JOYCE: Well, I wouldn't want to go to an election in the middle of the Coronavirus. I mean, that's a statement of the bleeding obvious. And the reason is that people are frustrated, and they look for a way to vent their frustration, often that can be done in the polling. But all the time you're talking about, you know, four or five per cent of people in the middle. And once the election comes, you bet your life, there'll be other issues that are on the agenda because we'll have by then – we've got about 10 million people who, 10 million inoculations that have gone out already. Now we've got millions of vaccines turning up now. This is a week. We got about a million a week of Pfizer and we got a heap of AstraZeneca, we got Moderna turning up – it'll just be a different dynamic when the election comes in. I just know it. It won't – if the election was now yeah, you'd probably have a problem but it's not now.
BARR: Joel, I guess that means that the election is not coming anytime soon?
FITZGIBBON: Well, Barnaby says we won't be fighting an election in a COVID environment, I hope he's right. Because a year ago, we could not have imagined we'd be back in this situation this year. But remember, Nat, it wasn't all that long ago, governments would have been very happy to have an election in the middle of COVID-19, in the middle of a pandemic because the advantages of incumbency seem to be so powerful – Mark McGowen in western Australia proved that to be the case. But Scott Morrison has flushed that advantage down the toilet. That is the reality. And this poll we see this morning is effectively a plebiscite on his performance on both quarantine and vaccination. And they've certainly sent a very, very clear message.
BARR: Finally, conservative media personality…
BARR: Yes Barnaby?
JOYCE: ... [inaudible]... then Mr Albanese at 33 per cent as the leader would be got rid of tomorrow. So, is that plebiscite going to be adhered to or is it only some plebiscites?
FITZGIBBON: Well, Barnaby loves to try to turn the spotlight back on the opposition. He is the government. He's the Deputy Prime Minister. He was on national television yesterday arguing against his own government, asking his own government what the rules would be around zero net emissions. So, I think we should start talking more about the government and less about the opposition. This is a vote [in audible]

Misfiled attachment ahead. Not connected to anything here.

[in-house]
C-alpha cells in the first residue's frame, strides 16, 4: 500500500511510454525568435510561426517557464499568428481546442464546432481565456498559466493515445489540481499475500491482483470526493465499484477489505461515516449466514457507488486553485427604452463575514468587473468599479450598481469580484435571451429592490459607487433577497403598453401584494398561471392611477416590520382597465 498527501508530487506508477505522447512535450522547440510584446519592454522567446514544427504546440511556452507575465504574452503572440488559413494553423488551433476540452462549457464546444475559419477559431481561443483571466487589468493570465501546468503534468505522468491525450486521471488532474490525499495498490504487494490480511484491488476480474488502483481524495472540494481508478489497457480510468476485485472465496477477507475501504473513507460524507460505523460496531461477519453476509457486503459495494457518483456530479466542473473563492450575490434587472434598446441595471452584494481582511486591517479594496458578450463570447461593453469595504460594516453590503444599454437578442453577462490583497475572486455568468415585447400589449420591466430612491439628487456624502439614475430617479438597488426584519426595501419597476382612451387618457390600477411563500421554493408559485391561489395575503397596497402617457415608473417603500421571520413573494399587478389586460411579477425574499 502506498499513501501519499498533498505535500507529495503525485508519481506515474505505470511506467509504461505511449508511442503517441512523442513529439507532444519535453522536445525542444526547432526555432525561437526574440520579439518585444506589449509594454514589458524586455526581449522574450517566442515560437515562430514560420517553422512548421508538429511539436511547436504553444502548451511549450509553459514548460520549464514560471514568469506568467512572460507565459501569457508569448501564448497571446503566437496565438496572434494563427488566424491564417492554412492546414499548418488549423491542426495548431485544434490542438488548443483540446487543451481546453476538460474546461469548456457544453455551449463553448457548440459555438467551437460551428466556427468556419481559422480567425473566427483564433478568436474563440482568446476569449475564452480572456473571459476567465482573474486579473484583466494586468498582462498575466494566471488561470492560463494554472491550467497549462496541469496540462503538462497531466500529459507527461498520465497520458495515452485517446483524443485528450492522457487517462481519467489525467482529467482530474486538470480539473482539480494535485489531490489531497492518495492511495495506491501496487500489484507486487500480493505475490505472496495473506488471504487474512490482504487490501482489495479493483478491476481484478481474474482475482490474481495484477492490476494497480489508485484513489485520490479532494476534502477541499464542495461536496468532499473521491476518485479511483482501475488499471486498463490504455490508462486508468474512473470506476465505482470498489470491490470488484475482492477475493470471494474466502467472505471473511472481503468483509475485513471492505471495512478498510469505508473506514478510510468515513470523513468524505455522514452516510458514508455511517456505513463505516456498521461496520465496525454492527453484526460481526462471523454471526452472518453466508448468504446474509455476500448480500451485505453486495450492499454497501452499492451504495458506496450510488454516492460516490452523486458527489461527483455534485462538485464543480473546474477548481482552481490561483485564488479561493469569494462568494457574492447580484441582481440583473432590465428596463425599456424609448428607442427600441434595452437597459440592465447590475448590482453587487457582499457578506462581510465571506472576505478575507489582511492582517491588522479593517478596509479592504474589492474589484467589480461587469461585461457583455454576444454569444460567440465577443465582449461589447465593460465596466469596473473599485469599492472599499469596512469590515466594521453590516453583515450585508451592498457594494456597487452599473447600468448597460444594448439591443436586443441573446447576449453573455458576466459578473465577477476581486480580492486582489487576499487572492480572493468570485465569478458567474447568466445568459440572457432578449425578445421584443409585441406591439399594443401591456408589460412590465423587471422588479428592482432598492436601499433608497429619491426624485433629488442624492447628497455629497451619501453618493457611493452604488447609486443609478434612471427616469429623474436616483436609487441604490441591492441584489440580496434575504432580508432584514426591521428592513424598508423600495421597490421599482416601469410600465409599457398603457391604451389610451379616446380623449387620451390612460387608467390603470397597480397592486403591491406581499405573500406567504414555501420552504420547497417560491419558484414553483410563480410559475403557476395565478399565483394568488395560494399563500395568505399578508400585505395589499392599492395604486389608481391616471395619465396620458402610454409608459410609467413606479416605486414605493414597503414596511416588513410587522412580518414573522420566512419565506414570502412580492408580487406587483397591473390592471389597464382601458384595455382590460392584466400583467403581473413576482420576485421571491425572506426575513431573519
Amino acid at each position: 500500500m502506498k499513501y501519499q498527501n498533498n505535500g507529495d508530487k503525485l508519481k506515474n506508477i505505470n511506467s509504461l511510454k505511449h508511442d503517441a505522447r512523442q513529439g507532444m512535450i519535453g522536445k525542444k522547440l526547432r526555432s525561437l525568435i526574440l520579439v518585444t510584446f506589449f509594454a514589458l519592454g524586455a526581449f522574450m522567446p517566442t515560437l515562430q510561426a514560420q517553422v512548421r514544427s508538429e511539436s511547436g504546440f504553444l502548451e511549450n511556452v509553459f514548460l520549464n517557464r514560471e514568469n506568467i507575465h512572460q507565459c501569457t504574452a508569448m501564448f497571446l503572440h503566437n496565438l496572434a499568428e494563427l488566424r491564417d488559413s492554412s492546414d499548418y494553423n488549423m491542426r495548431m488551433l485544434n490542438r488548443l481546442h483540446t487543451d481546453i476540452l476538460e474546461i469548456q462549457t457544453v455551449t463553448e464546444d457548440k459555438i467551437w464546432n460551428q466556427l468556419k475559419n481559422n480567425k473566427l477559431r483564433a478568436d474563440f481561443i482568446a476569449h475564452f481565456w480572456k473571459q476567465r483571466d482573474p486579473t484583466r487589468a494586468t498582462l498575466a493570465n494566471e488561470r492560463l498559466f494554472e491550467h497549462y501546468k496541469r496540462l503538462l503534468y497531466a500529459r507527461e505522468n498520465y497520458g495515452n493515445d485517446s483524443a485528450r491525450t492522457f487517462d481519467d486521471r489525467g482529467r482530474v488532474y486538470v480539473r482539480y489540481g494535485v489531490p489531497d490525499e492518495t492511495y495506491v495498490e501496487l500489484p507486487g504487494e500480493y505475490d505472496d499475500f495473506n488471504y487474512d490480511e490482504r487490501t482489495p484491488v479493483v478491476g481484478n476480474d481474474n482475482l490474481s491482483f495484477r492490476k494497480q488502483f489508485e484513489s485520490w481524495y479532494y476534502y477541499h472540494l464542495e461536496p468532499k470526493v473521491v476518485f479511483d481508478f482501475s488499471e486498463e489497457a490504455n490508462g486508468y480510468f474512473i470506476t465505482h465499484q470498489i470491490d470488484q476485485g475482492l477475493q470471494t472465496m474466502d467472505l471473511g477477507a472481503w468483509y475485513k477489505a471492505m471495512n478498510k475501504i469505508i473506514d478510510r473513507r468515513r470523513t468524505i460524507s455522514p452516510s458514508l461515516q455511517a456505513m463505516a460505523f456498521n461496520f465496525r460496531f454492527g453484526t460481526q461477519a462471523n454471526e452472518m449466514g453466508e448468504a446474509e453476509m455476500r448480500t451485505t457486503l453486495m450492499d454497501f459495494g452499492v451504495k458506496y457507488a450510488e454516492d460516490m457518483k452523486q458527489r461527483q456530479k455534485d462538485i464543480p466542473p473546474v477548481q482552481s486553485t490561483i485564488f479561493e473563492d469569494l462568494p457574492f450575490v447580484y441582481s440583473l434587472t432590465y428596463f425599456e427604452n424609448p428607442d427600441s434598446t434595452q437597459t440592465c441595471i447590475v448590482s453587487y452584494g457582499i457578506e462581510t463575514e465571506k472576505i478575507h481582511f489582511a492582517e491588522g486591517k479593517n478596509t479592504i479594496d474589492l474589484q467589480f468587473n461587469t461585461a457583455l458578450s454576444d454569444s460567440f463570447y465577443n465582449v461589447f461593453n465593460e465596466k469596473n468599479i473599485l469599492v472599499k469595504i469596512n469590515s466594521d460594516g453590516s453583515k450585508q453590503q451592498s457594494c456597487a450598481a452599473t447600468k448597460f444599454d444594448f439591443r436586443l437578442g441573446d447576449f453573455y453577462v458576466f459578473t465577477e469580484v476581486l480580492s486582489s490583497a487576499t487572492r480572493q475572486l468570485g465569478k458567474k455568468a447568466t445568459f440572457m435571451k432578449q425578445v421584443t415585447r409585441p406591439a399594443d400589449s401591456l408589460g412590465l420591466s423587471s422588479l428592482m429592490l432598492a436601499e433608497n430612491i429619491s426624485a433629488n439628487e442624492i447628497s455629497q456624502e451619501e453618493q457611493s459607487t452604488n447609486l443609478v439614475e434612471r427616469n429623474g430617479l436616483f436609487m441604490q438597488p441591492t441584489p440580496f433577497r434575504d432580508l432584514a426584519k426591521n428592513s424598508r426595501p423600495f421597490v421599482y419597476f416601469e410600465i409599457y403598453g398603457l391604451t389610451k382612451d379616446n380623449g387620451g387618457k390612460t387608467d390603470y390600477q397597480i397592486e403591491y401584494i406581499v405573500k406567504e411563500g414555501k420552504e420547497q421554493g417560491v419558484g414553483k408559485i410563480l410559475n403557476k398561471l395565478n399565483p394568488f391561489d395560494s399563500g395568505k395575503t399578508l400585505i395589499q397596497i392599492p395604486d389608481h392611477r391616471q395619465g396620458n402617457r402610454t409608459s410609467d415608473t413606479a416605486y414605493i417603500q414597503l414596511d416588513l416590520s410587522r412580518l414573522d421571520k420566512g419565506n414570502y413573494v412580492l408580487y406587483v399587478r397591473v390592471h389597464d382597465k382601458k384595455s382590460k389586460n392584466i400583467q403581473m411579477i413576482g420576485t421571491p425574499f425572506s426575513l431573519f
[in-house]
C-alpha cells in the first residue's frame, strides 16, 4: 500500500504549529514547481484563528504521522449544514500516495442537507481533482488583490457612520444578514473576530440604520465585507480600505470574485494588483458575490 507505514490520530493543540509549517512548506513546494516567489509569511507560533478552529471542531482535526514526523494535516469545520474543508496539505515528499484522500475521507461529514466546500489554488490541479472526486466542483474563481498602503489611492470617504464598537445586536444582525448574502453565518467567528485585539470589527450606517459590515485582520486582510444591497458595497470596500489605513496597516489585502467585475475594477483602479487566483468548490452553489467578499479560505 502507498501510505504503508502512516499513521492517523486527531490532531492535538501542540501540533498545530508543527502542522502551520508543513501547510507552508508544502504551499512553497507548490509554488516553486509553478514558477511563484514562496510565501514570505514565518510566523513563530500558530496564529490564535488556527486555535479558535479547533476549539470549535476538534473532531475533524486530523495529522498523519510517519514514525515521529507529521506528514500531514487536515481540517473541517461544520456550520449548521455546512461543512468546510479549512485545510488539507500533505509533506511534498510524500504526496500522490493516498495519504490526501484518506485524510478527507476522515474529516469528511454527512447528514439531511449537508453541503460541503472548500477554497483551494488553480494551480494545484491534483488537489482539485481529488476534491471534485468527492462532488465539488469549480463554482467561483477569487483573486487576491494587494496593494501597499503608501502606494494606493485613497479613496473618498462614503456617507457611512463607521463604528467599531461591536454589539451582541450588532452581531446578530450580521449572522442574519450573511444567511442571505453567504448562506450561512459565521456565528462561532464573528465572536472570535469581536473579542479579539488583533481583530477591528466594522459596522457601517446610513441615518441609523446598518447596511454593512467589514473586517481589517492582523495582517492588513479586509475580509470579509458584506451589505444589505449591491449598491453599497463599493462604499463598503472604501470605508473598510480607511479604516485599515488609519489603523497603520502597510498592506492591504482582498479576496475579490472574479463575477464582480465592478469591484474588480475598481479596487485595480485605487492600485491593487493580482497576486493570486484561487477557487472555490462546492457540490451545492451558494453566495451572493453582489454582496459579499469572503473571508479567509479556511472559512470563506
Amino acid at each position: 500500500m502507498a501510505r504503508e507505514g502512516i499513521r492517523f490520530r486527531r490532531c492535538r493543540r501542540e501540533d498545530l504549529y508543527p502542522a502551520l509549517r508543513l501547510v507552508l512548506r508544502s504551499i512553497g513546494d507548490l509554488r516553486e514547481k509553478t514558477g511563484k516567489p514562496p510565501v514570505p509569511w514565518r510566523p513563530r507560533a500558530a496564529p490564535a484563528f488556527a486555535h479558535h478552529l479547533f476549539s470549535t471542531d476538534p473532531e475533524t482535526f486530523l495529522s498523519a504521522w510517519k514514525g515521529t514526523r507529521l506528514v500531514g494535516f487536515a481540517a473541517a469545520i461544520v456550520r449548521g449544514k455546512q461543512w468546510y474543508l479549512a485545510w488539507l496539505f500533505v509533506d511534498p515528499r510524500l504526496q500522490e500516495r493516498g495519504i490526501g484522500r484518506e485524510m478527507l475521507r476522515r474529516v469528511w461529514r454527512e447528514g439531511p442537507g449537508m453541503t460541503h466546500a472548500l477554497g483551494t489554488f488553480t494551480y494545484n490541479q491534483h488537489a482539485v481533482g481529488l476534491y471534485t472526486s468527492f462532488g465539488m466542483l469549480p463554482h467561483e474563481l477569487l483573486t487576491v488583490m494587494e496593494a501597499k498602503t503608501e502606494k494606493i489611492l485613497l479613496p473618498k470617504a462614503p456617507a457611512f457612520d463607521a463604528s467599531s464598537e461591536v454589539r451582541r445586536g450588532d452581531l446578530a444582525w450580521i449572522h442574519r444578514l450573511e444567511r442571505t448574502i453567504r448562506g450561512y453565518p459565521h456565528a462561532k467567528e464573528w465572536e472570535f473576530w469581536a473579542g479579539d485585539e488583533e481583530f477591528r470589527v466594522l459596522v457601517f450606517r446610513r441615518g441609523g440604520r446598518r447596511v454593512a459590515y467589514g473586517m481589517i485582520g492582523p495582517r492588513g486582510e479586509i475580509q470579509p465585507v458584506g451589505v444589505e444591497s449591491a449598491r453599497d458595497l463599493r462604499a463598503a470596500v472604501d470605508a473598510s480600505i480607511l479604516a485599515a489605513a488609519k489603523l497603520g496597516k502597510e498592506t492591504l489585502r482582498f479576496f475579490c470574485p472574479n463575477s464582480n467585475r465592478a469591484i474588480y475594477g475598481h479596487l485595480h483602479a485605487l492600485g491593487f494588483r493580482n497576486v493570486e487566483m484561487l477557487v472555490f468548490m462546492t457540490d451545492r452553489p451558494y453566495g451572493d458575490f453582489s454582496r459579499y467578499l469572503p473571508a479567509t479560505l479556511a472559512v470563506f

BARR: Let's have a little look at this one because this was a big story on the weekend. Conservative media personality, Katie Hopkins, has caused a stir after she deliberately broke hotel quarantine laws. Take a look:
AUDIO OF KATIE HOPKINS: The police officer who checked me told me when they knock on my door, I have to [laughing] I have to wait 30 seconds till I can open the door. And then I'm allowed to open the door – but I think it might be the 5am or might be jetlag, got a bit of hysterical – I can open the door, but only doing it in a face mask...
BARR: Barnaby, her visa has been cancelled, she will return to the UK; was that the right decision? And a lot of people saying why was she given a place in the first place?
JOYCE: Well, look, I must say she, she doesn't come across as a great asset for our nation visiting us. But more importantly, people just can't come in and flout our laws. They might agree with them and they may not agree with them, but they're our laws and you don't flout them and if you do flout them, then, as I said, you just pack up your bags, get out and go. We don't want you here like it's – if you believe that your personal sovereignty is better than our national sovereignty, then well, I don't know, swim away. I don't know, do whatever you have to do. Get out of our country. And she's going, bye bye.
BARR: But 30,000 Australians trying to fly back home, and they can't, do you think it was a mistake to give her that right in the first place, Barnaby?
JOYCE: Well, we haven't seen her performance in a more sort of express form than just recently, and we've seen that now, and she's gone.
FITZGIBBON: Every day, Nat, Members of Parliament, including me, and I've no doubt Barnaby, deal with desperate families trying to get loved ones back into the country, often to see dying relatives, sometimes parents and what we are doing allowing this nutjob into the country, I do not know. She was not only flouting our rules, she was taking the P – I won't use the word – out of all of us laughing at us, Nat.
FITZGIBBON: So, the quicker she goes home, the better and I hope she flies economy all the way
BARR: And she's gone. Okay, thank you very much Gents. Talk to you next week. Here's Kochie.